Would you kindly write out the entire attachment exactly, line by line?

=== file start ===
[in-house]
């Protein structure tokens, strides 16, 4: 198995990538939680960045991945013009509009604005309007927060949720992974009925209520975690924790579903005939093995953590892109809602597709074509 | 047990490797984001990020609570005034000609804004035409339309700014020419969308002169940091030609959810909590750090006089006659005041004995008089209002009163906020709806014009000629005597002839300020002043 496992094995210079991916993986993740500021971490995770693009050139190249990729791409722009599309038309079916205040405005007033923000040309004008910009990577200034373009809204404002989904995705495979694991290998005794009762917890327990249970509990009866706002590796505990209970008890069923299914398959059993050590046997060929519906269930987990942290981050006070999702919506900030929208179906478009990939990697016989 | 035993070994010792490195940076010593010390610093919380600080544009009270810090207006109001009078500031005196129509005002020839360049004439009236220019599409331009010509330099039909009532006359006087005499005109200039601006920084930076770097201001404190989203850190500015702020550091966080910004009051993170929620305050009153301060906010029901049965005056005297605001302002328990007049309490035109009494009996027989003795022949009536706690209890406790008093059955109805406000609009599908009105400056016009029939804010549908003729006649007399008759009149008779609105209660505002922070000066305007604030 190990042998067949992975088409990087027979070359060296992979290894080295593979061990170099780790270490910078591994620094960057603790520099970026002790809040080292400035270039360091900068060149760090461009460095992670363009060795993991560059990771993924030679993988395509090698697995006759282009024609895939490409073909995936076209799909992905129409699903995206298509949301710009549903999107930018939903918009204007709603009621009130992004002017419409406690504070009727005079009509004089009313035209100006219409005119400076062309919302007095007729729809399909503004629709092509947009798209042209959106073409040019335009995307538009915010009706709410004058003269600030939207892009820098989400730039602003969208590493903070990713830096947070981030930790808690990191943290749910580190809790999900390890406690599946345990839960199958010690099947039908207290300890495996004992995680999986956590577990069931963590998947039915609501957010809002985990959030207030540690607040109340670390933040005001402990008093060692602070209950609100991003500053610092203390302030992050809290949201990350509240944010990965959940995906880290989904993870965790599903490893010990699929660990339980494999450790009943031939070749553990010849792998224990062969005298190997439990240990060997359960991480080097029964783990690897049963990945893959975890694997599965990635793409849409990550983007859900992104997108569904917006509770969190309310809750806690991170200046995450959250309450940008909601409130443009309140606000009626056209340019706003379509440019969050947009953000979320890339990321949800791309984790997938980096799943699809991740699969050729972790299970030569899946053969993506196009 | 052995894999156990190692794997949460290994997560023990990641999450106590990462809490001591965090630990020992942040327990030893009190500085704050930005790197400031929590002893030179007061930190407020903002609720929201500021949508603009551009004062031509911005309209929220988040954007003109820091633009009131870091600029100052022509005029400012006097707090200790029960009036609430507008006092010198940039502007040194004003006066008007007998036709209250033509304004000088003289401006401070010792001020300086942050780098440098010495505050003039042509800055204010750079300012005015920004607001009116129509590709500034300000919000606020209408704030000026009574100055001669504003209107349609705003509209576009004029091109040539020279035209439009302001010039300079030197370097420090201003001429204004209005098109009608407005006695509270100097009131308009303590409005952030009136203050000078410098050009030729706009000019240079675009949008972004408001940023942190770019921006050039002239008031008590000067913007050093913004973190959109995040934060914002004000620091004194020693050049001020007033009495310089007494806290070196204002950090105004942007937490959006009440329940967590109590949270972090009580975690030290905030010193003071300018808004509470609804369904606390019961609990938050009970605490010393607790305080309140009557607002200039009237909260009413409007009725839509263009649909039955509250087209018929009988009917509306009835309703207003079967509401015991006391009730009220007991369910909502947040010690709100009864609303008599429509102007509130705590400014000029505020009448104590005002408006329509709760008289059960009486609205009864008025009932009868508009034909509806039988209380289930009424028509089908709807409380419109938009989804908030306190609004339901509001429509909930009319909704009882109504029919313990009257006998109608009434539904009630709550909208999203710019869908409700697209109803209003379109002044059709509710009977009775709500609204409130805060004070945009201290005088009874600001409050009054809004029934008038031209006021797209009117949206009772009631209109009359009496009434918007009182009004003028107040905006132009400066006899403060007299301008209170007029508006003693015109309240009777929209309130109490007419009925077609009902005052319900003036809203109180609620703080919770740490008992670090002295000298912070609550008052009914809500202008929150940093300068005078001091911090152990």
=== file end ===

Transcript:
[in-house]
């Protein structure tokens, strides 16, 4: 198995990538939680960045991945013009509009604005309007927060949720992974009925209520975690924790579903005939093995953590892109809602597709074509 | 047990490797984001990020609570005034000609804004035409339309700014020419969308002169940091030609959810909590750090006089006659005041004995008089209002009163906020709806014009000629005597002839300020002043 496992094995210079991916993986993740500021971490995770693009050139190249990729791409722009599309038309079916205040405005007033923000040309004008910009990577200034373009809204404002989904995705495979694991290998005794009762917890327990249970509990009866706002590796505990209970008890069923299914398959059993050590046997060929519906269930987990942290981050006070999702919506900030929208179906478009990939990697016989 | 035993070994010792490195940076010593010390610093919380600080544009009270810090207006109001009078500031005196129509005002020839360049004439009236220019599409331009010509330099039909009532006359006087005499005109200039601006920084930076770097201001404190989203850190500015702020550091966080910004009051993170929620305050009153301060906010029901049965005056005297605001302002328990007049309490035109009494009996027989003795022949009536706690209890406790008093059955109805406000609009599908009105400056016009029939804010549908003729006649007399008759009149008779609105209660505002922070000066305007604030 190990042998067949992975088409990087027979070359060296992979290894080295593979061990170099780790270490910078591994620094960057603790520099970026002790809040080292400035270039360091900068060149760090461009460095992670363009060795993991560059990771993924030679993988395509090698697995006759282009024609895939490409073909995936076209799909992905129409699903995206298509949301710009549903999107930018939903918009204007709603009621009130992004002017419409406690504070009727005079009509004089009313035209100006219409005119400076062309919302007095007729729809399909503004629709092509947009798209042209959106073409040019335009995307538009915010009706709410004058003269600030939207892009820098989400730039602003969208590493903070990713830096947070981030930790808690990191943290749910580190809790999900390890406690599946345990839960199958010690099947039908207290300890495996004992995680999986956590577990069931963590998947039915609501957010809002985990959030207030540690607040109340670390933040005001402990008093060692602070209950609100991003500053610092203390302030992050809290949201990350509240944010990965959940995906880290989904993870965790599903490893010990699929660990339980494999450790009943031939070749553990010849792998224990062969005298190997439990240990060997359960991480080097029964783990690897049963990945893959975890694997599965990635793409849409990550983007859900992104997108569904917006509770969190309310809750806690991170200046995450959250309450940008909601409130443009309140606000009626056209340019706003379509440019969050947009953000979320890339990321949800791309984790997938980096799943699809991740699969050729972790299970030569899946053969993506196009 | 052995894999156990190692794997949460290994997560023990990641999450106590990462809490001591965090630990020992942040327990030893009190500085704050930005790197400031929590002893030179007061930190407020903002609720929201500021949508603009551009004062031509911005309209929220988040954007003109820091633009009131870091600029100052022509005029400012006097707090200790029960009036609430507008006092010198940039502007040194004003006066008007007998036709209250033509304004000088003289401006401070010792001020300086942050780098440098010495505050003039042509800055204010750079300012005015920004607001009116129509590709500034300000919000606020209408704030000026009574100055001669504003209107349609705003509209576009004029091109040539020279035209439009302001010039300079030197370097420090201003001429204004209005098109009608407005006695509270100097009131308009303590409005952030009136203050000078410098050009030729706009000019240079675009949008972004408001940023942190770019921006050039002239008031008590000067913007050093913004973190959109995040934060914002004000620091004194020693050049001020007033009495310089007494806290070196204002950090105004942007937490959006009440329940967590109590949270972090009580975690030290905030010193003071300018808004509470609804369904606390019961609990938050009970605490010393607790305080309140009557607002200039009237909260009413409007009725839509263009649909039955509250087209018929009988009917509306009835309703207003079967509401015991006391009730009220007991369910909502947040010690709100009864609303008599429509102007509130705590400014000029505020009448104590005002408006329509709760008289059960009486609205009864008025009932009868508009034909509806039988209380289930009424028509089908709807409380419109938009989804908030306190609004339901509001429509909930009319909704009882109504029919313990009257006998109608009434539904009630709550909208999203710019869908409700697209109803209003379109002044059709509710009977009775709500609204409130805060004070945009201290005088009874600001409050009054809004029934008038031209006021797209009117949206009772009631209109009359009496009434918007009182009004003028107040905006132009400066006899403060007299301008209170007029508006003693015109309240009777929209309130109490007419009925077609009902005052319900003036809203109180609620703080919770740490008992670090002295000298912070609550008052009914809500202008929150940093300068005078001091911090152990």